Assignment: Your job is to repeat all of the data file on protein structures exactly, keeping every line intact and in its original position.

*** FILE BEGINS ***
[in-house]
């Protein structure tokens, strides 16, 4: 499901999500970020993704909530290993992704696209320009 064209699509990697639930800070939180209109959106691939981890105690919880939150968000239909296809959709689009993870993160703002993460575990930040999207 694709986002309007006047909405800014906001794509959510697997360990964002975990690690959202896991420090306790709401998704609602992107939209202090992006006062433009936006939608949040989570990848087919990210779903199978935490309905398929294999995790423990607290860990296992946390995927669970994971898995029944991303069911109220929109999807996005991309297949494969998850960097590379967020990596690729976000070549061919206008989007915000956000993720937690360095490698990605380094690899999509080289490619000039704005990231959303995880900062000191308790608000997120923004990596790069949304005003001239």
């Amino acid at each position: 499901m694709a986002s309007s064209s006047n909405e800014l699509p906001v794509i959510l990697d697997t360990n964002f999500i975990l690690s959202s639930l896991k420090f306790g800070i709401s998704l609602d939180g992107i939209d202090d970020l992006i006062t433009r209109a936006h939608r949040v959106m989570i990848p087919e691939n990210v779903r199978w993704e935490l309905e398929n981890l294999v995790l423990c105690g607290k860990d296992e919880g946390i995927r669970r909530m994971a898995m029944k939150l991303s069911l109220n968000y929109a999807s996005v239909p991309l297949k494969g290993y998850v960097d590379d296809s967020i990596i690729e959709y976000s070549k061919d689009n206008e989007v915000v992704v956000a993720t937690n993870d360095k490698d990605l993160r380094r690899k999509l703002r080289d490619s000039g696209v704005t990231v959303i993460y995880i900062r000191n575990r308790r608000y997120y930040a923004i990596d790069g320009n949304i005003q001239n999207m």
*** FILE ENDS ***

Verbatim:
[in-house]
């Protein structure tokens, strides 16, 4: 499901999500970020993704909530290993992704696209320009 064209699509990697639930800070939180209109959106691939981890105690919880939150968000239909296809959709689009993870993160703002993460575990930040999207 694709986002309007006047909405800014906001794509959510697997360990964002975990690690959202896991420090306790709401998704609602992107939209202090992006006062433009936006939608949040989570990848087919990210779903199978935490309905398929294999995790423990607290860990296992946390995927669970994971898995029944991303069911109220929109999807996005991309297949494969998850960097590379967020990596690729976000070549061919206008989007915000956000993720937690360095490698990605380094690899999509080289490619000039704005990231959303995880900062000191308790608000997120923004990596790069949304005003001239």
């Amino acid at each position: 499901m694709a986002s309007s064209s006047n909405e800014l699509p906001v794509i959510l990697d697997t360990n964002f999500i975990l690690s959202s639930l896991k420090f306790g800070i709401s998704l609602d939180g992107i939209d202090d970020l992006i006062t433009r209109a936006h939608r949040v959106m989570i990848p087919e691939n990210v779903r199978w993704e935490l309905e398929n981890l294999v995790l423990c105690g607290k860990d296992e919880g946390i995927r669970r909530m994971a898995m029944k939150l991303s069911l109220n968000y929109a999807s996005v239909p991309l297949k494969g290993y998850v960097d590379d296809s967020i990596i690729e959709y976000s070549k061919d689009n206008e989007v915000v992704v956000a993720t937690n993870d360095k490698d990605l993160r380094r690899k999509l703002r080289d490619s000039g696209v704005t990231v959303i993460y995880i900062r000191n575990r308790r608000y997120y930040a923004i990596d790069g320009n949304i005003q001239n999207m």